Overall, the existing studies illustrate the high value Florida residents and visitors place on aquatic natural resources. And as the nine studies reviewed here demonstrate, Florida's springs have a very large economic value, both for recreation and resource conservation. Willingness to pay studies show that people who benefit from Florida springs place a high value on them. Economic contribution studies show that Florida springs play a significant role in local and state economic health and job creation.


Adams, D.C. and D.J. Lee. 2007. Estimating the value of invasive aquatic plant control: A bioeconomic analysis of 13 public lakes in Florida. Journal of Agricultural and Applied Economics 39:97–109. Retrieved from:

Boateng, I. (ed.) 2010. Spatial Planning in Coastal Regions: Facing the Impact of Climate Change. FIG Publication 55. FIG Commission 8 Working Group 8.4, International Federation of Surveyors (FIG), Copenhagen, Denmark.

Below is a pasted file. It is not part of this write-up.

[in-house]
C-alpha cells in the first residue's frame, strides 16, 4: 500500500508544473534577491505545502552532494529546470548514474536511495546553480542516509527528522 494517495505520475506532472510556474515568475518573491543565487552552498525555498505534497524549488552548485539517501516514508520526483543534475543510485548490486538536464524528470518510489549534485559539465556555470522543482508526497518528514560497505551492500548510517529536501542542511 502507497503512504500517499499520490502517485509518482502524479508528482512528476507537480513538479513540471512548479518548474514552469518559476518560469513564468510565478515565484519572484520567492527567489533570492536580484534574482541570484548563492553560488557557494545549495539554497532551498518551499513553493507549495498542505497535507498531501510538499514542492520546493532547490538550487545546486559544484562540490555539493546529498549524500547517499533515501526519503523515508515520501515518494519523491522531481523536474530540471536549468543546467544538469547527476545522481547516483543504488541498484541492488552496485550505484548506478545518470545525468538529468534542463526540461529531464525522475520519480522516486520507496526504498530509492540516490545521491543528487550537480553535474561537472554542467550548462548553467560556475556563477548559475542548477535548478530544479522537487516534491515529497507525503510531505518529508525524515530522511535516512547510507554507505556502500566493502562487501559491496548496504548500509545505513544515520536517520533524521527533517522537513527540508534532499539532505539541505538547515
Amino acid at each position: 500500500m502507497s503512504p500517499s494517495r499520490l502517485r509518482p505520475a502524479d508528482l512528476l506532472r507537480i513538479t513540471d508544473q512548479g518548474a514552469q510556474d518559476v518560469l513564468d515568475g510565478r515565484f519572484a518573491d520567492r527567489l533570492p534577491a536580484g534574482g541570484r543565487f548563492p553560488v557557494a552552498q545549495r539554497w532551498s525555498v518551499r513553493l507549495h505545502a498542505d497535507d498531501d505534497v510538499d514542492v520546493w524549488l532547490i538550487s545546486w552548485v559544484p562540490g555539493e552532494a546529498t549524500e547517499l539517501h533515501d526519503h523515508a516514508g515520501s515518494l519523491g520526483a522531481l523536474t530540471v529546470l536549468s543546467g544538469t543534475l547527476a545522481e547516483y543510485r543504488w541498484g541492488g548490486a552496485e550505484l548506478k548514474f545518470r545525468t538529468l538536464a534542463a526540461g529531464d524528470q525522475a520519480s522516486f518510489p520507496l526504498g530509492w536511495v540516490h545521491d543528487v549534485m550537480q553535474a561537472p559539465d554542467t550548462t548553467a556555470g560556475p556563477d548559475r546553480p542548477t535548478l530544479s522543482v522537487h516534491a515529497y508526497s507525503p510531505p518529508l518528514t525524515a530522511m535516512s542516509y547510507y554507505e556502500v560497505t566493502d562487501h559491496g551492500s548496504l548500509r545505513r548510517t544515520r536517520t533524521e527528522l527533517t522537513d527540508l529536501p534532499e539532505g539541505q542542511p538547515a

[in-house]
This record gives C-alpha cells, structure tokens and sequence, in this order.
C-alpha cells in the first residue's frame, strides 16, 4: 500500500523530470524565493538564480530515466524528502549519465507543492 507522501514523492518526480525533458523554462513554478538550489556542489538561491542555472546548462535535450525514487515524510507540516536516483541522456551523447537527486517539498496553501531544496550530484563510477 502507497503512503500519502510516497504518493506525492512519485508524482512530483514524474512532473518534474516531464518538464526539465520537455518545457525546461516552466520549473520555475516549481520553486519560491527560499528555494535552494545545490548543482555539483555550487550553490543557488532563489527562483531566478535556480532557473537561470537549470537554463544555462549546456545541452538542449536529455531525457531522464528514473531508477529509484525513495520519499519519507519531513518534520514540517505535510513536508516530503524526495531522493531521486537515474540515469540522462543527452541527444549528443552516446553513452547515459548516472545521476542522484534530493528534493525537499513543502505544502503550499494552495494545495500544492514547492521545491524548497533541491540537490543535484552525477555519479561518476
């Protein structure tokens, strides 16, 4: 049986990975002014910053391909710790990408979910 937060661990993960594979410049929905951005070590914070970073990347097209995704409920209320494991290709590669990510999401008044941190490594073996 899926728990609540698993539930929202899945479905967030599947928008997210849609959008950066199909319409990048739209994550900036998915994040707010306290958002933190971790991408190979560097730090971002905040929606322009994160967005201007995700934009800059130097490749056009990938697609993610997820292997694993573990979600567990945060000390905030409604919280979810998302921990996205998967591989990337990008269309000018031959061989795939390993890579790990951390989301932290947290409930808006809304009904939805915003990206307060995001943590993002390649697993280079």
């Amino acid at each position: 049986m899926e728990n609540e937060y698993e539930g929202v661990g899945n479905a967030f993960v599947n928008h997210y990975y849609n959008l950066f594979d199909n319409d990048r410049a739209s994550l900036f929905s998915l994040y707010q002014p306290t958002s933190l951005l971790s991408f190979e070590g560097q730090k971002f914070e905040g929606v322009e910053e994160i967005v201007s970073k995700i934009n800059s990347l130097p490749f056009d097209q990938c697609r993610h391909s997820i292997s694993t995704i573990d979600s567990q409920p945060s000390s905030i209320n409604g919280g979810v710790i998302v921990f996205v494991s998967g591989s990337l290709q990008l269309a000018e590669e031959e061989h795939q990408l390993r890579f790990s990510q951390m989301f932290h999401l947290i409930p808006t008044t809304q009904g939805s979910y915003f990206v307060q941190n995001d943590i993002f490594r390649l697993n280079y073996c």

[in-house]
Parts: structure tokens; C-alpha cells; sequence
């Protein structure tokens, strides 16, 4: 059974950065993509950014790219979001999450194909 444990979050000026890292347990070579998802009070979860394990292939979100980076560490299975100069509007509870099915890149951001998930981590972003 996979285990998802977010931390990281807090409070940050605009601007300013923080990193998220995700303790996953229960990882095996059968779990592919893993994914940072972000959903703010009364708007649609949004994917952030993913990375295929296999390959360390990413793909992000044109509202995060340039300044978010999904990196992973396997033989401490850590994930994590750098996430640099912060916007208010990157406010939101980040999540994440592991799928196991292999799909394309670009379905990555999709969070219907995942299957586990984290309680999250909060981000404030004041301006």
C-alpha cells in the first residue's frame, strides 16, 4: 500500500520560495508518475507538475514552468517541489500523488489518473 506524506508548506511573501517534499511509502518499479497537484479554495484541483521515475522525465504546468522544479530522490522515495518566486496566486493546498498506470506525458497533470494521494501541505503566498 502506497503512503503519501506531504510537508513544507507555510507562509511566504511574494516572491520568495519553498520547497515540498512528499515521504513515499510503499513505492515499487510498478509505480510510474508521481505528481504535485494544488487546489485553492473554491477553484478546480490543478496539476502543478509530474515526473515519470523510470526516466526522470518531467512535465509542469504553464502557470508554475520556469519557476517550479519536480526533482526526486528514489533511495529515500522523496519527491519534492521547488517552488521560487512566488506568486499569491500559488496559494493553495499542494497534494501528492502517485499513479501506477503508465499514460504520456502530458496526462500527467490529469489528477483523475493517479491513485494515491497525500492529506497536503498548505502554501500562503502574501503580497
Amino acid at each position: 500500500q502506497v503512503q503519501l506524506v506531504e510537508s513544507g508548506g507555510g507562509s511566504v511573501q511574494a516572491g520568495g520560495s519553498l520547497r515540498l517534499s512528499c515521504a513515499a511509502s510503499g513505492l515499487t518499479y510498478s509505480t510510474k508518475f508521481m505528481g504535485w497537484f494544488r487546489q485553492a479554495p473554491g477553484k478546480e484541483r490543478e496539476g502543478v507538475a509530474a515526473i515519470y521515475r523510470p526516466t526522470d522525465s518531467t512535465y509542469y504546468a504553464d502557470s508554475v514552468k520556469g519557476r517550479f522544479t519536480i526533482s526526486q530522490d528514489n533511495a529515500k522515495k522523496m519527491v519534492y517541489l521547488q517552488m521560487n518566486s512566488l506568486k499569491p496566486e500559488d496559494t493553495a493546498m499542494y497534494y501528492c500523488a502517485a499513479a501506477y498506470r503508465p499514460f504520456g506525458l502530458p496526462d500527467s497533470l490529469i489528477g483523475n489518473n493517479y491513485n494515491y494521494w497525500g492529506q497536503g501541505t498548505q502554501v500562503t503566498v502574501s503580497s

Bonn, M.A. and F.W. Bell. 2003. Economic impact of selected Florida springs on surrounding local areas. Florida Department of Environmental Protection, Tallahassee, FL.

Bonn, M.A. 2004. Visitor profiles, economic impacts, and recreational aesthetic values associated with eight priority Florida springs located in the St. Johns River Water Management District. St. Johns River Water Management District, Palatka, FL.

Borisova, T., A.W. Hodges, and T.J. Stevens. 2014. Economic Contributions and Ecosystem Services of Springs in the Lower Suwannee and Santa Fe River Basins of North-Central Florida. Report for Save Our Suwannee, Inc., Wildlife Foundation of Florida, and Alachua County, Florida.

de Bodisco, C. 2007. The regional value of water in agriculture. Ph.D. dissertation, Vanderbilt University, Nashville, TN.

Federal Reserve Bank of St. Louis. 2014. Gross domestic product: Implicit price deflator. Federal Reserve Bank of St. Louis, St. Louis, MO.

Foster, C. 2008. Valuing preferences for water quality improvement in the Ichetucknee Springs System: A case study from Columbia County, FL. Master’s thesis, University of Florida,

Huth, W.L. and O.A. Morgan. 2011. Measuring the willingness to pay for cave diving. Marine Resource Economics 26:151–166.